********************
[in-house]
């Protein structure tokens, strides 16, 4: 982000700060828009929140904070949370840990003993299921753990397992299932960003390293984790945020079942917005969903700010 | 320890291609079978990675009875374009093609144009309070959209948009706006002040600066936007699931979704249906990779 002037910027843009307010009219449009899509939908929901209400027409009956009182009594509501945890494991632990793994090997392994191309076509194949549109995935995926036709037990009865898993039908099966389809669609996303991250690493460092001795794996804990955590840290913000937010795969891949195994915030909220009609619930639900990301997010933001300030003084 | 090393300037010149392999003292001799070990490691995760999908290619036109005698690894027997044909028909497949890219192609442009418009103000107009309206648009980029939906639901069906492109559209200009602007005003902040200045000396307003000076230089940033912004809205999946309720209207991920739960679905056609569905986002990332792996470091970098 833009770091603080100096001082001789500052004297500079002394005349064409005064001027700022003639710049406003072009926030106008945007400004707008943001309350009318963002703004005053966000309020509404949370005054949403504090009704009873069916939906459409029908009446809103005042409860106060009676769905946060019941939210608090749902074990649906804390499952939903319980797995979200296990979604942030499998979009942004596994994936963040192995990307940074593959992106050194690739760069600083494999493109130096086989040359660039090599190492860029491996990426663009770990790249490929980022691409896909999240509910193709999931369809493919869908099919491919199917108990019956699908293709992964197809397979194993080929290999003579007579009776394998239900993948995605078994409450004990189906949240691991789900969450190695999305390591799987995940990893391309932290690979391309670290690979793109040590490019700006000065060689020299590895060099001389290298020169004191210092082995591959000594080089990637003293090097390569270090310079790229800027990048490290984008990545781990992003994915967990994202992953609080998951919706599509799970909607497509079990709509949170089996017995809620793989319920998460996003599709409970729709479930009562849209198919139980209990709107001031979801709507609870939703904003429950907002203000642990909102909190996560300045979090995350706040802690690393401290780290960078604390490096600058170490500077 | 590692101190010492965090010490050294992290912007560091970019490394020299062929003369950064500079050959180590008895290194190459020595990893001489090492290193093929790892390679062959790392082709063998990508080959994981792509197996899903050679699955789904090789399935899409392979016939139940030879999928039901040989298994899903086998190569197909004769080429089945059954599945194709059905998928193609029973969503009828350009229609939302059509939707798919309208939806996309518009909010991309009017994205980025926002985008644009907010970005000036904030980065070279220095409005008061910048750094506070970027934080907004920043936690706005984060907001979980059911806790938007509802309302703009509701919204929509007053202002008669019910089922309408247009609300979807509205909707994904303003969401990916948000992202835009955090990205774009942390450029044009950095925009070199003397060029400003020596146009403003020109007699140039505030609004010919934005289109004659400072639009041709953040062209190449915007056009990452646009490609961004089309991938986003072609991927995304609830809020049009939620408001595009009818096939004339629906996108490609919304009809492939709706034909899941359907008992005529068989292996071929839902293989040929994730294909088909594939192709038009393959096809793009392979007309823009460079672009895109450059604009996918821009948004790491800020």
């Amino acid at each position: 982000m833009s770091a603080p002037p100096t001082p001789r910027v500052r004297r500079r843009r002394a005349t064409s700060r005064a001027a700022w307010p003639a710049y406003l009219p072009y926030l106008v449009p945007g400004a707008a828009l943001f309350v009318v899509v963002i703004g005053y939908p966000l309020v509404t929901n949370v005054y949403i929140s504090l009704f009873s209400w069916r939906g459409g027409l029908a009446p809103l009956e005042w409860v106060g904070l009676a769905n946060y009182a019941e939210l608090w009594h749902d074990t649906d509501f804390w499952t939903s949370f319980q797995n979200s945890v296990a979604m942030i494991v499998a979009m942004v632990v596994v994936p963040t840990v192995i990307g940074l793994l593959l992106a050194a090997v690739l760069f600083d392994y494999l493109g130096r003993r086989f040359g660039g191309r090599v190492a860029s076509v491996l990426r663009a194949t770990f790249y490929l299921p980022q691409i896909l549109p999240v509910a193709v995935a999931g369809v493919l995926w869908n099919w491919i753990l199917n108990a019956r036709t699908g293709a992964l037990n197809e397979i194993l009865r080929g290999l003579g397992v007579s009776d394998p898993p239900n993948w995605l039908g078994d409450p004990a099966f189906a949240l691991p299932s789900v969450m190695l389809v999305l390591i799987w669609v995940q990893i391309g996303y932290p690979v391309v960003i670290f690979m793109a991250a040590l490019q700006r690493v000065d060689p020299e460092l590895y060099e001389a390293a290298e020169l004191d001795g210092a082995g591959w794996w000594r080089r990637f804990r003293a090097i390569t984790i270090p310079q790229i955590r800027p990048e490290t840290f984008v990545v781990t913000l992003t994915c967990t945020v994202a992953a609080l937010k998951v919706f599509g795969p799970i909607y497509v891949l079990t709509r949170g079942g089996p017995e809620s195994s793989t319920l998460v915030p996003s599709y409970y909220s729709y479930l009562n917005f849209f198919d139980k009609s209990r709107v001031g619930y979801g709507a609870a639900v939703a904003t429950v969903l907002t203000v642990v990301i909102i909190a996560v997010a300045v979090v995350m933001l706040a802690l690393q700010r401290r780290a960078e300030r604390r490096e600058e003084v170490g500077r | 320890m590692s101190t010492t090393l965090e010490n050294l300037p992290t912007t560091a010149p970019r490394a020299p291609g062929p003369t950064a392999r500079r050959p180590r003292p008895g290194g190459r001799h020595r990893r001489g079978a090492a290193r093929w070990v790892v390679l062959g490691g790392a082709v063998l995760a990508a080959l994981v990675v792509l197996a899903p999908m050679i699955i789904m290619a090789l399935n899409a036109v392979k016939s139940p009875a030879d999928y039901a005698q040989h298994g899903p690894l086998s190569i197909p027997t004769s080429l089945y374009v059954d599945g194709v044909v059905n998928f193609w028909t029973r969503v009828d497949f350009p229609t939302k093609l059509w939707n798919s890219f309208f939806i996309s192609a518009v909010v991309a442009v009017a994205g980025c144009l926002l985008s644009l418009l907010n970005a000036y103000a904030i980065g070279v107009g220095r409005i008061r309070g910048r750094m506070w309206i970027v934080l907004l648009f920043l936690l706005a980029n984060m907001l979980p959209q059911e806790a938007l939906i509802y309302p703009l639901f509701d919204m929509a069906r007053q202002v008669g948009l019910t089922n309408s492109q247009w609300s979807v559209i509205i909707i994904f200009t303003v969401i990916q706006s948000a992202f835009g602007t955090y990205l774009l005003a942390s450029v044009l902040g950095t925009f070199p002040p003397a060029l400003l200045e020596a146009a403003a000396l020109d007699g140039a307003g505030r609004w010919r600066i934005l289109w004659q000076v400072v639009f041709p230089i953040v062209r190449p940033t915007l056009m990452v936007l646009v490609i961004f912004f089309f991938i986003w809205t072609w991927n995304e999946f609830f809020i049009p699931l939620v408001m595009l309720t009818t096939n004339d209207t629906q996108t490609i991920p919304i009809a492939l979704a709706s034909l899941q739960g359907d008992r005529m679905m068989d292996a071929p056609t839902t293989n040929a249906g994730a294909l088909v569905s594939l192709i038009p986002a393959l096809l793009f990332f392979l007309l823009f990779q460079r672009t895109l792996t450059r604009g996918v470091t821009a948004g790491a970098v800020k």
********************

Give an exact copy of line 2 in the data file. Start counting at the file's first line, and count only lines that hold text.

């Protein structure tokens, strides 16, 4: 982000700060828009929140904070949370840990003993299921753990397992299932960003390293984790945020079942917005969903700010 | 320890291609079978990675009875374009093609144009309070959209948009706006002040600066936007699931979704249906990779 002037910027843009307010009219449009899509939908929901209400027409009956009182009594509501945890494991632990793994090997392994191309076509194949549109995935995926036709037990009865898993039908099966389809669609996303991250690493460092001795794996804990955590840290913000937010795969891949195994915030909220009609619930639900990301997010933001300030003084 | 090393300037010149392999003292001799070990490691995760999908290619036109005698690894027997044909028909497949890219192609442009418009103000107009309206648009980029939906639901069906492109559209200009602007005003902040200045000396307003000076230089940033912004809205999946309720209207991920739960679905056609569905986002990332792996470091970098 833009770091603080100096001082001789500052004297500079002394005349064409005064001027700022003639710049406003072009926030106008945007400004707008943001309350009318963002703004005053966000309020509404949370005054949403504090009704009873069916939906459409029908009446809103005042409860106060009676769905946060019941939210608090749902074990649906804390499952939903319980797995979200296990979604942030499998979009942004596994994936963040192995990307940074593959992106050194690739760069600083494999493109130096086989040359660039090599190492860029491996990426663009770990790249490929980022691409896909999240509910193709999931369809493919869908099919491919199917108990019956699908293709992964197809397979194993080929290999003579007579009776394998239900993948995605078994409450004990189906949240691991789900969450190695999305390591799987995940990893391309932290690979391309670290690979793109040590490019700006000065060689020299590895060099001389290298020169004191210092082995591959000594080089990637003293090097390569270090310079790229800027990048490290984008990545781990992003994915967990994202992953609080998951919706599509799970909607497509079990709509949170089996017995809620793989319920998460996003599709409970729709479930009562849209198919139980209990709107001031979801709507609870939703904003429950907002203000642990909102909190996560300045979090995350706040802690690393401290780290960078604390490096600058170490500077 | 590692101190010492965090010490050294992290912007560091970019490394020299062929003369950064500079050959180590008895290194190459020595990893001489090492290193093929790892390679062959790392082709063998990508080959994981792509197996899903050679699955789904090789399935899409392979016939139940030879999928039901040989298994899903086998190569197909004769080429089945059954599945194709059905998928193609029973969503009828350009229609939302059509939707798919309208939806996309518009909010991309009017994205980025926002985008644009907010970005000036904030980065070279220095409005008061910048750094506070970027934080907004920043936690706005984060907001979980059911806790938007509802309302703009509701919204929509007053202002008669019910089922309408247009609300979807509205909707994904303003969401990916948000992202835009955090990205774009942390450029044009950095925009070199003397060029400003020596146009403003020109007699140039505030609004010919934005289109004659400072639009041709953040062209190449915007056009990452646009490609961004089309991938986003072609991927995304609830809020049009939620408001595009009818096939004339629906996108490609919304009809492939709706034909899941359907008992005529068989292996071929839902293989040929994730294909088909594939192709038009393959096809793009392979007309823009460079672009895109450059604009996918821009948004790491800020």